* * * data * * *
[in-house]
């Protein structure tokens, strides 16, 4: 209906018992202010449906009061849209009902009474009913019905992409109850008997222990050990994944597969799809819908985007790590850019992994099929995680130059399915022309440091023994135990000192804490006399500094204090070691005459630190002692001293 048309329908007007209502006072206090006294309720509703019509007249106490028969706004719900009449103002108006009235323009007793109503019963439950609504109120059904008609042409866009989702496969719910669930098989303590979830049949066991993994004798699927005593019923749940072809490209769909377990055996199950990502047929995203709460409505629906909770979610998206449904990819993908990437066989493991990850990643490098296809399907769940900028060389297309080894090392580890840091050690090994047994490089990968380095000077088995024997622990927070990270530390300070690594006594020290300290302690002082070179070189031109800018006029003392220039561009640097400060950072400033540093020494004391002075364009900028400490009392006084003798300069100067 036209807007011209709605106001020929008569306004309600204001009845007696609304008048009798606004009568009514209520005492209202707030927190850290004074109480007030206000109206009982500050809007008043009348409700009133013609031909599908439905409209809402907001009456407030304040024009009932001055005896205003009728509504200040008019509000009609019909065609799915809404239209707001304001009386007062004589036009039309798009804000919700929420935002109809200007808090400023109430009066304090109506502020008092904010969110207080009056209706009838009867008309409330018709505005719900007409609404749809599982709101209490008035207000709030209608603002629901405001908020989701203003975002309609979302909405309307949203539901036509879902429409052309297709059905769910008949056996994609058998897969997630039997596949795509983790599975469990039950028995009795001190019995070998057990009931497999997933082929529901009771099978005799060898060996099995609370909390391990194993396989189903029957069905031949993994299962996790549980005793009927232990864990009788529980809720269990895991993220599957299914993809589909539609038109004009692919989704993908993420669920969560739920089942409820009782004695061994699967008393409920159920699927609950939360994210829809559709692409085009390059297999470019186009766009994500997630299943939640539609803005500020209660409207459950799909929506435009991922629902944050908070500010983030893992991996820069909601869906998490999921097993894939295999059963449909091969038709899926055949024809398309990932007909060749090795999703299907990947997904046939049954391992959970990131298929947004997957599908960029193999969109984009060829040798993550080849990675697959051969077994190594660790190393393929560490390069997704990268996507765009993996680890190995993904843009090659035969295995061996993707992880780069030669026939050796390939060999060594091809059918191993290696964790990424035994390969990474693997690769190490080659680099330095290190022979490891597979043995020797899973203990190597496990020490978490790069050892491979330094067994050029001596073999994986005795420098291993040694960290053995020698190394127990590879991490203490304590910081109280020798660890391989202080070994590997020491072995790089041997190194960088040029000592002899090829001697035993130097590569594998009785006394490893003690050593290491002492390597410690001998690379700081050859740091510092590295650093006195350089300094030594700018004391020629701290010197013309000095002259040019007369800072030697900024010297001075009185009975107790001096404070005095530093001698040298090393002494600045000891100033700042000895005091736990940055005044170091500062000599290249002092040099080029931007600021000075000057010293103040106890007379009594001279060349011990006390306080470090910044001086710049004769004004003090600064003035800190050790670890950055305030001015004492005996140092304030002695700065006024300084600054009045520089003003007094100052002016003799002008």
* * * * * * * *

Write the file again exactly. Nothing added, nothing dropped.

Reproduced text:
[in-house]
């Protein structure tokens, strides 16, 4: 209906018992202010449906009061849209009902009474009913019905992409109850008997222990050990994944597969799809819908985007790590850019992994099929995680130059399915022309440091023994135990000192804490006399500094204090070691005459630190002692001293 048309329908007007209502006072206090006294309720509703019509007249106490028969706004719900009449103002108006009235323009007793109503019963439950609504109120059904008609042409866009989702496969719910669930098989303590979830049949066991993994004798699927005593019923749940072809490209769909377990055996199950990502047929995203709460409505629906909770979610998206449904990819993908990437066989493991990850990643490098296809399907769940900028060389297309080894090392580890840091050690090994047994490089990968380095000077088995024997622990927070990270530390300070690594006594020290300290302690002082070179070189031109800018006029003392220039561009640097400060950072400033540093020494004391002075364009900028400490009392006084003798300069100067 036209807007011209709605106001020929008569306004309600204001009845007696609304008048009798606004009568009514209520005492209202707030927190850290004074109480007030206000109206009982500050809007008043009348409700009133013609031909599908439905409209809402907001009456407030304040024009009932001055005896205003009728509504200040008019509000009609019909065609799915809404239209707001304001009386007062004589036009039309798009804000919700929420935002109809200007808090400023109430009066304090109506502020008092904010969110207080009056209706009838009867008309409330018709505005719900007409609404749809599982709101209490008035207000709030209608603002629901405001908020989701203003975002309609979302909405309307949203539901036509879902429409052309297709059905769910008949056996994609058998897969997630039997596949795509983790599975469990039950028995009795001190019995070998057990009931497999997933082929529901009771099978005799060898060996099995609370909390391990194993396989189903029957069905031949993994299962996790549980005793009927232990864990009788529980809720269990895991993220599957299914993809589909539609038109004009692919989704993908993420669920969560739920089942409820009782004695061994699967008393409920159920699927609950939360994210829809559709692409085009390059297999470019186009766009994500997630299943939640539609803005500020209660409207459950799909929506435009991922629902944050908070500010983030893992991996820069909601869906998490999921097993894939295999059963449909091969038709899926055949024809398309990932007909060749090795999703299907990947997904046939049954391992959970990131298929947004997957599908960029193999969109984009060829040798993550080849990675697959051969077994190594660790190393393929560490390069997704990268996507765009993996680890190995993904843009090659035969295995061996993707992880780069030669026939050796390939060999060594091809059918191993290696964790990424035994390969990474693997690769190490080659680099330095290190022979490891597979043995020797899973203990190597496990020490978490790069050892491979330094067994050029001596073999994986005795420098291993040694960290053995020698190394127990590879991490203490304590910081109280020798660890391989202080070994590997020491072995790089041997190194960088040029000592002899090829001697035993130097590569594998009785006394490893003690050593290491002492390597410690001998690379700081050859740091510092590295650093006195350089300094030594700018004391020629701290010197013309000095002259040019007369800072030697900024010297001075009185009975107790001096404070005095530093001698040298090393002494600045000891100033700042000895005091736990940055005044170091500062000599290249002092040099080029931007600021000075000057010293103040106890007379009594001279060349011990006390306080470090910044001086710049004769004004003090600064003035800190050790670890950055305030001015004492005996140092304030002695700065006024300084600054009045520089003003007094100052002016003799002008």